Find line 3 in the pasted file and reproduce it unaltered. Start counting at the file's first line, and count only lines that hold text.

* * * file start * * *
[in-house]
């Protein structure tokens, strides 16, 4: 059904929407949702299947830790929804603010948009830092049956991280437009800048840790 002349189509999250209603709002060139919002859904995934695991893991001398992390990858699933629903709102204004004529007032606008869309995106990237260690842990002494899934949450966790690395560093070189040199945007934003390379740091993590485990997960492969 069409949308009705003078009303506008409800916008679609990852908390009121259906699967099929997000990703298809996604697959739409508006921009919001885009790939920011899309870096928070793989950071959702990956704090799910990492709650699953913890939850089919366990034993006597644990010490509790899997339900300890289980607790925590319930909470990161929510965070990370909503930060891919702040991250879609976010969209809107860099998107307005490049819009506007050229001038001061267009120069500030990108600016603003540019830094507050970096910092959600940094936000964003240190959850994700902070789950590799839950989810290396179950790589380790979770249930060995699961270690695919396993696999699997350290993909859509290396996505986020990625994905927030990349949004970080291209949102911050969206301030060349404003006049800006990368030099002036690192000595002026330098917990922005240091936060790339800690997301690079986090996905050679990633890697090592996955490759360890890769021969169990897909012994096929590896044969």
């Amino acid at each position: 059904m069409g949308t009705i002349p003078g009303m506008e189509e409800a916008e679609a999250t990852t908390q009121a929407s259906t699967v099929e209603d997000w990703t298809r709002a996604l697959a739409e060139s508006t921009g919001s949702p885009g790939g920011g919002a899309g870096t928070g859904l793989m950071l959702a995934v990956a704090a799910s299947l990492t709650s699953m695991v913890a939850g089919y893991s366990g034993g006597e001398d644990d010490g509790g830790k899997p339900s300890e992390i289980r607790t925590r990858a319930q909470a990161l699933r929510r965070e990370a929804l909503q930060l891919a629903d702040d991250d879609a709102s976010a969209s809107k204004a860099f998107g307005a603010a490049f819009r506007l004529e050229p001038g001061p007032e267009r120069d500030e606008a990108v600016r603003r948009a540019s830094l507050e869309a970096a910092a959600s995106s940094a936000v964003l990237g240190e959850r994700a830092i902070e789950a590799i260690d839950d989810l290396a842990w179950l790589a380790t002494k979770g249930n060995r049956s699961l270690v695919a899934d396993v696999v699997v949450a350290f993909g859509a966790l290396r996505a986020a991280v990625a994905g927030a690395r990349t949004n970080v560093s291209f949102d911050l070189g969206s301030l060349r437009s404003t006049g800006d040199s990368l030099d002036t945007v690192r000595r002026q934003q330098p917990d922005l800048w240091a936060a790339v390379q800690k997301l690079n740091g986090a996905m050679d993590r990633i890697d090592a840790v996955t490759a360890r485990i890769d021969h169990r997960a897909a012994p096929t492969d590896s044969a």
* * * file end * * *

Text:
């Amino acid at each position: 059904m069409g949308t009705i002349p003078g009303m506008e189509e409800a916008e679609a999250t990852t908390q009121a929407s259906t699967v099929e209603d997000w990703t298809r709002a996604l697959a739409e060139s508006t921009g919001s949702p885009g790939g920011g919002a899309g870096t928070g859904l793989m950071l959702a995934v990956a704090a799910s299947l990492t709650s699953m695991v913890a939850g089919y893991s366990g034993g006597e001398d644990d010490g509790g830790k899997p339900s300890e992390i289980r607790t925590r990858a319930q909470a990161l699933r929510r965070e990370a929804l909503q930060l891919a629903d702040d991250d879609a709102s976010a969209s809107k204004a860099f998107g307005a603010a490049f819009r506007l004529e050229p001038g001061p007032e267009r120069d500030e606008a990108v600016r603003r948009a540019s830094l507050e869309a970096a910092a959600s995106s940094a936000v964003l990237g240190e959850r994700a830092i902070e789950a590799i260690d839950d989810l290396a842990w179950l790589a380790t002494k979770g249930n060995r049956s699961l270690v695919a899934d396993v696999v699997v949450a350290f993909g859509a966790l290396r996505a986020a991280v990625a994905g927030a690395r990349t949004n970080v560093s291209f949102d911050l070189g969206s301030l060349r437009s404003t006049g800006d040199s990368l030099d002036t945007v690192r000595r002026q934003q330098p917990d922005l800048w240091a936060a790339v390379q800690k997301l690079n740091g986090a996905m050679d993590r990633i890697d090592a840790v996955t490759a360890r485990i890769d021969h169990r997960a897909a012994p096929t492969d590896s044969a």